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Government Documents Librarianship and Professional Self-Conception

October 31, 2022

I recently read a thought-provoking article by Richard M. Mikulski entitled “Language, Professional Culture, and Self-Depiction in Government Documents Librarianship” (portal: Libraries and the Academy, v.22, no.4, Oct.22, pp.1035-1061). In this article, Mikulski analyzes 61 scholarly publications written by government documents librarians to determine how they describe their profession and working with government information. In Mikulski’s telling, documents librarians most succinctly describe their field as “austere, intimidating, and arcane” (1036). Following this, the article notes that documents librarians: are optimistic and encouraging; have their own unique professional community marked by shared expertise, sense of purpose, and culture; feel underappreciated and misunderstood by library administration, members of the general public, and library patrons; and feel they must actively promote use of government information to ensure it gets fully utilized.

Much of what Mikulski writes meshes with my own experience as a government documents librarian, which is the primary professional role I’ve had throughout the years. Government documents can certainly be arcane: Mikulski states that “As with the use of the term arcane, this language of heresy, orthodoxy and mythology contributes to a sense that the documents community is a mysterious, almost religious order as much as a profession” (1044). I initially balked at that sentence, viewing it as an overstatement, but as I thought further I came around. For one thing, the unique cataloging systems require specialized knowledge to use. A particularly confounding example in SuDoc (the cataloging system for U.S. government documents) is that a monographic or periodical series can all of a sudden change call numbers because the publishing department gets reorganized. To further reinforce Mikulski’s point, Andriot’s Guide to U.S. Government Publications is the Bible of cataloging and finding government documents. Finally, I often encourage my Pitt library associates to send any government information-related reference inquiries to me, lest they get lost in the gov docs maze!

The descriptor intimidating resonates a bit less with me. Dealing with print government documents is certainly intimidating on first exposure. Rows and rows of documents of various sizes and shapes are certainly overwhelming. However, finding government information in PittCat is relatively easy and therefore somewhat less intimidating. When I do searches, I’ll often come across a link to at least one government document. (Admittedly, that may be selection bias given what I search for!) That said, I often worry undergrads will get confused when they see a document item type in a PittCat search and therefore not click on it.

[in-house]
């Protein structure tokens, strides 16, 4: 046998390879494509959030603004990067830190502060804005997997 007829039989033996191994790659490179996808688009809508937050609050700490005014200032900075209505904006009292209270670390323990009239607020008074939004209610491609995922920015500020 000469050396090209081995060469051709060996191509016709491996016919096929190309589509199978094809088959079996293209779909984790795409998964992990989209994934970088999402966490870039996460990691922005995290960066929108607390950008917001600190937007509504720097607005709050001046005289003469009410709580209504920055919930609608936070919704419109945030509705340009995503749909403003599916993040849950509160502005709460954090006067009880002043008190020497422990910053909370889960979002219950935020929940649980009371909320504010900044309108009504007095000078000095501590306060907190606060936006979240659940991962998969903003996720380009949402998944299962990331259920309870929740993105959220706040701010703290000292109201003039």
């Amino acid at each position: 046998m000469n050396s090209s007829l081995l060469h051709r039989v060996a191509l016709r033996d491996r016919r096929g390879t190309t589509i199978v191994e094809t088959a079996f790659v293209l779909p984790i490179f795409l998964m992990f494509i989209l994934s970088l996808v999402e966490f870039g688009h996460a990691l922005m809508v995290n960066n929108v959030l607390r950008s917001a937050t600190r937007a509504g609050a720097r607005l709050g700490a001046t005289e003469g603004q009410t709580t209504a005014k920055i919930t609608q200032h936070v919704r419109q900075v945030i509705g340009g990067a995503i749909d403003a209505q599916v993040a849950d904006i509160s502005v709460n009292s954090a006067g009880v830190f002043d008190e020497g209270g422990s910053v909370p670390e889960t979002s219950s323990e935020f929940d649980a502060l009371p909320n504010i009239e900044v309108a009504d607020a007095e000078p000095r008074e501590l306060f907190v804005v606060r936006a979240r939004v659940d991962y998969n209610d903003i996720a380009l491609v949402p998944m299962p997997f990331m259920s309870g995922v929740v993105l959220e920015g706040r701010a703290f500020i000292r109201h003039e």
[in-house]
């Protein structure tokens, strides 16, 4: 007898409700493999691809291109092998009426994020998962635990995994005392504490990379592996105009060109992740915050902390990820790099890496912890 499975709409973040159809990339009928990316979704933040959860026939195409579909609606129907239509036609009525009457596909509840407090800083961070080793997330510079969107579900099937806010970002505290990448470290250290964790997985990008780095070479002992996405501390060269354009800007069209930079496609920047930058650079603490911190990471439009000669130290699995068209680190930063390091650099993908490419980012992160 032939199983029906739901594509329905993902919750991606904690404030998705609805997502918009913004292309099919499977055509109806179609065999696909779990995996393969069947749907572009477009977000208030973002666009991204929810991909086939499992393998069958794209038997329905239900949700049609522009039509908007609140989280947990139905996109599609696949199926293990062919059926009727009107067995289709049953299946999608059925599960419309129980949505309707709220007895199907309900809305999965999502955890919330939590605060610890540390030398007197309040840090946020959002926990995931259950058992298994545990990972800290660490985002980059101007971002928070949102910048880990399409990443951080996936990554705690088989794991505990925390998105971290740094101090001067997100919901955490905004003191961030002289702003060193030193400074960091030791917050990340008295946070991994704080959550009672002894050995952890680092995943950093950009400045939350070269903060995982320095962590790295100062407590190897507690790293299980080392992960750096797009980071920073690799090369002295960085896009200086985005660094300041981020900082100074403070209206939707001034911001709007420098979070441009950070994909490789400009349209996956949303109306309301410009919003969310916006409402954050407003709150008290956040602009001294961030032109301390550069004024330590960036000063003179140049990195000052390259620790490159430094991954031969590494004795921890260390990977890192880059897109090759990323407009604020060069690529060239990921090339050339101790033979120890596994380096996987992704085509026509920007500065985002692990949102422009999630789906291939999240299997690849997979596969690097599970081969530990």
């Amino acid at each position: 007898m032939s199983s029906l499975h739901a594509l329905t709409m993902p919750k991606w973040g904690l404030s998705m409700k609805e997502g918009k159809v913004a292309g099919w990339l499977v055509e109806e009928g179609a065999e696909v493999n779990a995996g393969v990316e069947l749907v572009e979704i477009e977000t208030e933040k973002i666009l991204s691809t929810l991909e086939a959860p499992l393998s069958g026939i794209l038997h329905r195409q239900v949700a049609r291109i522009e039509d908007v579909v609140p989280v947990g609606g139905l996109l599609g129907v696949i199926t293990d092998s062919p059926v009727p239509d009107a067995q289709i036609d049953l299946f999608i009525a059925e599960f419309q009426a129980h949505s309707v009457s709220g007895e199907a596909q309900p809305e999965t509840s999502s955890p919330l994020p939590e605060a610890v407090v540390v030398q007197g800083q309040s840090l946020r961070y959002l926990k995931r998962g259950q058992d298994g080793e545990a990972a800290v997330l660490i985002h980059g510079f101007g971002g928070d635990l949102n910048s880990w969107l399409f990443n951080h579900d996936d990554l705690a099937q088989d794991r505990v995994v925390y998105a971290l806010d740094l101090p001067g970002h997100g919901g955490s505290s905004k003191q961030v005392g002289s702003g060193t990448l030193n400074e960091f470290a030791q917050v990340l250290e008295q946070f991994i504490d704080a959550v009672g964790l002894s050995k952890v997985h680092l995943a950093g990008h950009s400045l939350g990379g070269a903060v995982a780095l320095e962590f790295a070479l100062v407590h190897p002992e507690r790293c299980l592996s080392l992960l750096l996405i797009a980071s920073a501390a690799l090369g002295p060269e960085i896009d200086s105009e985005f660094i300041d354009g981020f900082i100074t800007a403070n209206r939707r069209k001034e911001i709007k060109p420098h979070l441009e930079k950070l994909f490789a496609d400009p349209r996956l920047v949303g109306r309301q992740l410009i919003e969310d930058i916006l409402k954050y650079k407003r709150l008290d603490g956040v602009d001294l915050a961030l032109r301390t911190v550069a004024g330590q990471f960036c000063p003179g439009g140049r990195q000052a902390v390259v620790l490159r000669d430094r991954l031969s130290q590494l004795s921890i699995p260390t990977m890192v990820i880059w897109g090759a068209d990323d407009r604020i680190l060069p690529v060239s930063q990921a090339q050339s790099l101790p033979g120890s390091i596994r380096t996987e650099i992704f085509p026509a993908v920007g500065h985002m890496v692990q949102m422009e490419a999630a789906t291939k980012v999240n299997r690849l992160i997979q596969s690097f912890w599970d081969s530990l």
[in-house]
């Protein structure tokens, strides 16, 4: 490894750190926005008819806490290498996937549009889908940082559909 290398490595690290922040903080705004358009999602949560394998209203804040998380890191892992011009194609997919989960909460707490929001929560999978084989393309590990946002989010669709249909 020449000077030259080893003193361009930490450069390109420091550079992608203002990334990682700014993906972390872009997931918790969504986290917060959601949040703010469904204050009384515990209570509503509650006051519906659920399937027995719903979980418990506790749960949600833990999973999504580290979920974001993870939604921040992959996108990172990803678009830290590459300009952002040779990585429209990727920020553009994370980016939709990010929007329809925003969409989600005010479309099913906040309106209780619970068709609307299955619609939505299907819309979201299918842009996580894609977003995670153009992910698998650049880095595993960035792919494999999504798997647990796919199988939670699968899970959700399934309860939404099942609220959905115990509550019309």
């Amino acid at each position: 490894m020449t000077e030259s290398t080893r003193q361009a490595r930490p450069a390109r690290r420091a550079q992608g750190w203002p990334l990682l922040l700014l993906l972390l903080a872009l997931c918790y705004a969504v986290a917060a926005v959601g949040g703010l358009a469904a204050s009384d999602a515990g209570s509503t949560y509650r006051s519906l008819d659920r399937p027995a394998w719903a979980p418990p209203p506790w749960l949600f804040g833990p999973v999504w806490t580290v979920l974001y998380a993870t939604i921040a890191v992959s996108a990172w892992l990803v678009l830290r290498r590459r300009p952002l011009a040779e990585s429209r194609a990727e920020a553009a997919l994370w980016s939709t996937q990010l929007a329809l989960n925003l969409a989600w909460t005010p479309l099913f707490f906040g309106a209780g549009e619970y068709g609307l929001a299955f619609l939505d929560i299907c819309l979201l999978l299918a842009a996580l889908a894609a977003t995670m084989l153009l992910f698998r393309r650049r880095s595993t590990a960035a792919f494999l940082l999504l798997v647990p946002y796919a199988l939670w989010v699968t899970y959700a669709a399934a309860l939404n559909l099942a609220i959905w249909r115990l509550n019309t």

Austere is likewise not the first thing I’d use to describe government documents. Print documents can be austere in appearance-very often they have no eye-popping covers and items of the same type look numbingly similar after a while. However, their subject matter is often anything but austere. An example is the title of Congressional hearings, which in my (unscientific) experience increasingly telegraph their content. I’m surprised when the titles of modern House hearings aren’t of the format “This Bill is the Greatest Thing Ever”/”This Bill is a Disaster.” Biased, yes, but not austere!

The article theme I most resonate with is that of an optimistic and welcoming community. I benefitted earlier in my career from the generosity of government documents librarians and I’m happy to talk about the discipline to any new librarians or library school enrollees. Additionally, a reference question asked to the GOVDOC-L listserv will often recieve 4 or 5 knowledgeable answers within a few hours. We understand that we might not be able to get a document or find the right answer, but we’ll certainly exhaust all possibilities before giving up!

While reading the article I reflected on how helping people find government information is something I very rarely do. At Pitt, both our international and U.S. government documents are held at Thomas Library (our high-density storage facility), so I very rarely interact with print documents. We have access to many thousands of electronic government documents through the Government Publishing Office, ProQuest Congressional and HathiTrust, all of which are indexed in our PittCat discovery layer. When I do help with government information, it’s most often helping patrons find Census information or assisting political science professors acquire Congressional text (bills, hearings, etc.) as data to do quantitative analysis. Neither of those tasks require the type of arcane knowledge I use when, for example, I help a patron find a particular item in print or electronic format. Despite this, I don’t foresee a time when government documents librarian is not a core part of my professional identity!

I encourage everyone to read Language, Professional Culture, and Self-Depiction in Government Documents Librarianship” and let me know what you think!

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